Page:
Is Education Reform Marketable?

I have never considered myself a good salesperson. Selling Girl Scout cookies door-to-door when I was a child was a traumatic experience that has carried over into adulthood. So I went into education–no peddling of goods, no hawking of wares, no schlepping of items to convince folks to purchase. Educators do not need to “push” education—after all, to teach is to touch the future, to mold children’s lives, to impact humanity in positive and infinite ways—who can argue with that? Being a teacher is safe—right? Wrong! Over the past couple of decades, I have come to realize through experiences directly related to selling educational resources, that we in the education profession do sell something—ourselves, our ideas, our philosophies—and it gets manifested through the way we teach and learn. Sometimes the need to “sell”  is in the policy arena when public schools are constantly labeled “failing” by the media, by politicians, and others.  We must constantly remind everyone that teaching is based on social research and we are not producing widgets. Each child is unique and teaching effectively encompasses a high degree of skills, talents, knowledge, and heart. Sometimes the need to “sell” is to find adequate funds to innovate. As public dollars become scarcer, educators must turn to more and more fundraising to accomplish their jobs. Unfortunately, grant writing is a way of life for educators. In fact, David Warlick asks “Why has education in America, become institutionalized begging?” Good question for the politicians and law makers to ponder.

So when you are innovating effectively in the classroom with a particular set of beliefs, tools, and personnel that are not in the budget basics and worried that once the money is gone, everyone will move on to the “next big thing” that gets funded, how do you “sell” your initiative so that funding continues and others not aware of your initiative understand its value and purpose? Sometimes we must go outside of our profession for possible solutions. One place to start is with Seth Godin. Seth Godin is not an educator but a marketing guru. He always has thoughtful, progressive, insight into the impact of human nature as it applies to the business of buying and selling. A worthy piece of advice is to create a story that resonates.

“Every person in the market has a worldview when it comes to what you’re selling. It might be, “I don’t care about that,” or it might be, “all big companies are evil” or it might be, “I love new stuff.” When your story aligns with my worldview, we have something to discuss. When it doesn’t, you’re likely to be invisible.”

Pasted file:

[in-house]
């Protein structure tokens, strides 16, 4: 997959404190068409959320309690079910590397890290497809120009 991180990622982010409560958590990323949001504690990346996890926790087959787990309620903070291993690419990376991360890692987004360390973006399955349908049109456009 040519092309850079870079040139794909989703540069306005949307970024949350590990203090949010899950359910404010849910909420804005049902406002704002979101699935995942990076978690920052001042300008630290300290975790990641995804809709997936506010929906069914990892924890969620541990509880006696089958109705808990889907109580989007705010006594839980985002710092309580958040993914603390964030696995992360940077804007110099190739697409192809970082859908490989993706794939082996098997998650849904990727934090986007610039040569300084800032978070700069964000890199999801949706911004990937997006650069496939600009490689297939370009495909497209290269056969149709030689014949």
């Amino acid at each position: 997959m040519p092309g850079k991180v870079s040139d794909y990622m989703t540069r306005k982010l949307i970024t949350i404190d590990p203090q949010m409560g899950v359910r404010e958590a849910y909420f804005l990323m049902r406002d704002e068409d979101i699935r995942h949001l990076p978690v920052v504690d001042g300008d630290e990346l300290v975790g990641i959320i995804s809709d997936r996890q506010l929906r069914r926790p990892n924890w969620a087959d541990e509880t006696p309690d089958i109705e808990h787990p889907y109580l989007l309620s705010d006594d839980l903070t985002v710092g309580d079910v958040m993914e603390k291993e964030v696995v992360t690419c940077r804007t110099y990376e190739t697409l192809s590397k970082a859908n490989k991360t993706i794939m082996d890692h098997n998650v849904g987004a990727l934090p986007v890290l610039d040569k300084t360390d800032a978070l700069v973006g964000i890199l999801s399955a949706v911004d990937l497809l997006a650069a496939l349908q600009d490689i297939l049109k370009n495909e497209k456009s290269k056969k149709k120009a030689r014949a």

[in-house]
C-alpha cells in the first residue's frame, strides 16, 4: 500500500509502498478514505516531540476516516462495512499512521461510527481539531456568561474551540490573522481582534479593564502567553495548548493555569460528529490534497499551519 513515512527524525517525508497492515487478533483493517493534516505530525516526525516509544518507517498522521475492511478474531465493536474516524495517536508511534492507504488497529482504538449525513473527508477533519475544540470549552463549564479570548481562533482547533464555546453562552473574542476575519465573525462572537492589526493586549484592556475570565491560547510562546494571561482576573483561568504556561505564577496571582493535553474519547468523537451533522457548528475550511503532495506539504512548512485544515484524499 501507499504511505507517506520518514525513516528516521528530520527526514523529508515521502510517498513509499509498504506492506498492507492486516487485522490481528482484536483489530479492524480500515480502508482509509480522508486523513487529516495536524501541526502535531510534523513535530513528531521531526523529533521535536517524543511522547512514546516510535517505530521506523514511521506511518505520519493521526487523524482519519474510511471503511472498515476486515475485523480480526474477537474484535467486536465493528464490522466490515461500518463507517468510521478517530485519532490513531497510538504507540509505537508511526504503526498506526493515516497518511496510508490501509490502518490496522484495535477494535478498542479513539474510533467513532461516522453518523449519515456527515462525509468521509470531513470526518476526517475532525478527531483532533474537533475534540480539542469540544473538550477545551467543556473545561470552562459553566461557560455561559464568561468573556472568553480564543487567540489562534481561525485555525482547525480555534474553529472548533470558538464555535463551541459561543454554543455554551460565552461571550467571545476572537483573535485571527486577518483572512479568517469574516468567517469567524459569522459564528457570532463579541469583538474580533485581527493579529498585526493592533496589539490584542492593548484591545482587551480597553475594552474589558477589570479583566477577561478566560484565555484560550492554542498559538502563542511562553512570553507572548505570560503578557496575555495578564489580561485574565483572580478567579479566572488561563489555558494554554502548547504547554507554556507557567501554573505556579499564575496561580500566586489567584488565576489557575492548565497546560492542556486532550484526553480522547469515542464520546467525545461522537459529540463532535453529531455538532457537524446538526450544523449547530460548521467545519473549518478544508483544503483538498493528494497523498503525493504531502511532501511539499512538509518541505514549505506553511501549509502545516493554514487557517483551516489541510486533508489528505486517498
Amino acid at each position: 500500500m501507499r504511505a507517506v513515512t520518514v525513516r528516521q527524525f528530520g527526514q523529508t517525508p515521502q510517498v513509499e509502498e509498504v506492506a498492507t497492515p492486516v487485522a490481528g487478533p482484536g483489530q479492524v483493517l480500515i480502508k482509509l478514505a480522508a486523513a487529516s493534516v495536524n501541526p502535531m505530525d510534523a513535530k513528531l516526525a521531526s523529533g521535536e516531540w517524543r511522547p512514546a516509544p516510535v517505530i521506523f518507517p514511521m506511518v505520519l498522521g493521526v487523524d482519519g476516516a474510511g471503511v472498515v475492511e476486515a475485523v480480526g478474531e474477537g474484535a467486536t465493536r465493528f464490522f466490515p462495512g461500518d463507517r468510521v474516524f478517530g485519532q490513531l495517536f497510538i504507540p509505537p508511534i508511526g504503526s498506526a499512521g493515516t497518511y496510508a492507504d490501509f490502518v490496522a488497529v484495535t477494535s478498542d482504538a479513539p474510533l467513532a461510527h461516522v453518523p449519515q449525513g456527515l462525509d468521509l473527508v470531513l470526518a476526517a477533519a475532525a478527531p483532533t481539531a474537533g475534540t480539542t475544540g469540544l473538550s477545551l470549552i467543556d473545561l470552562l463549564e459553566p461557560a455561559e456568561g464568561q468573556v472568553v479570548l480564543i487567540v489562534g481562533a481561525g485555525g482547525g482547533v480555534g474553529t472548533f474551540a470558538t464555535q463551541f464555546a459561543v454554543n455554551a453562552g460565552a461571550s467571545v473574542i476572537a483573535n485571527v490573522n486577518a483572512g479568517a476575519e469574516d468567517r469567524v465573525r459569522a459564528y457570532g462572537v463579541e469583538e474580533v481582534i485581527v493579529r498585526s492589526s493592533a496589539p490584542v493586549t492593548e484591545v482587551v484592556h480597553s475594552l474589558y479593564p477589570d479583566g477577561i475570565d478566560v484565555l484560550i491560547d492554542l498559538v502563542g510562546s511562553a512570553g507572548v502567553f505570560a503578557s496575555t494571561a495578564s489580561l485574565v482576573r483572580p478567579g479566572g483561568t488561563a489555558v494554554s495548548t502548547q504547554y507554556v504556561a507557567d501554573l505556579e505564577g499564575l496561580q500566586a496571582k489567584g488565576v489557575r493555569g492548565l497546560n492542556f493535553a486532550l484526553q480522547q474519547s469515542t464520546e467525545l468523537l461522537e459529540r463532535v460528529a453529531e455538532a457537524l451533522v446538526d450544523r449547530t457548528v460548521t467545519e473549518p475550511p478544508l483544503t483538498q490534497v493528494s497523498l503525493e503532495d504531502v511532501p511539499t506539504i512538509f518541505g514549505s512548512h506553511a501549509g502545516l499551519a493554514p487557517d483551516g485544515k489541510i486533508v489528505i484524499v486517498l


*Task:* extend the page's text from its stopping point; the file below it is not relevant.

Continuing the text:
So the tricky part becomes how to align your initiative with the worldview and take on the competitive advantage. What is the truth you believe in? What assumptions do you have? How do you see the world? The really hard part then is to accept that others may not have the same worldview as you—and begin to figure out how to tell your story so that you are visible. Are you doing what people say they care about? Are you connected to the community? Do you have access to hard-to-replicate talent? Do you have hard-earned skills? How will technology enable you and your colleagues to help your story resonate and maintain an advantage?

A colleague recently sent me a video that was amusing at first. It shows an elderly woman dealing with the digital conversion of television signals. 

Kinda cute, huh? However, the more I think about it the more uncomfortable I feel.  Somehow it is ok in our culture to be technically challenged.  I can understand that not everyone knows how everything works under the chassis of the computer, but would we have videos of people struggling to learn how to read?  It reminds me of the huge perception difference in the ability to read and the ability to “do math”.  How many parents have brushed off Johnny’s poor achievement in math by saying they were not good in math either? Would they say they could not read so openly and unashamedly?  I fear the same is true for digital literacy.  The digital immigrants are using the  same excuses to hide heads in the sand about transforming education to teach digital learners.  We know that “developing critical thinking skills and authentic literacy skills is certainly not a new idea– educational thinkers like John Dewey and Paulo Freire wrote about these things many years ago and in great depth.” (W. Fryer)  But the education landscape has changed dramatically due to technological innovations and we need for this skill development to be within the technological context of the twenty-first century.

In the meantime, we need to rethink how we filter our own thoughts and perceptions about those who we think are better at technology than us–the “geeks”– and those who we think are more interested in technology than us–the “nerds”.  We must all become “geeks” and “nerds” with a healthy curiosity and willingness to go where no teacher has gone before–preparing students for THEIR futures, not ours.

Author’s Note: I wrote regularly in a blog over a decade ago on a platform that no longer exists. However, I was able to save some of those posts and found them recently while cleaning out some old digital files. It is amazing how many of the posts, even the links from 2008, could have been written today, illustrating the glacial rate of change in the education system. So I am recycling some of these old posts in this new platform, even keeping the original links, if they still exist. Welcome to my time capsule!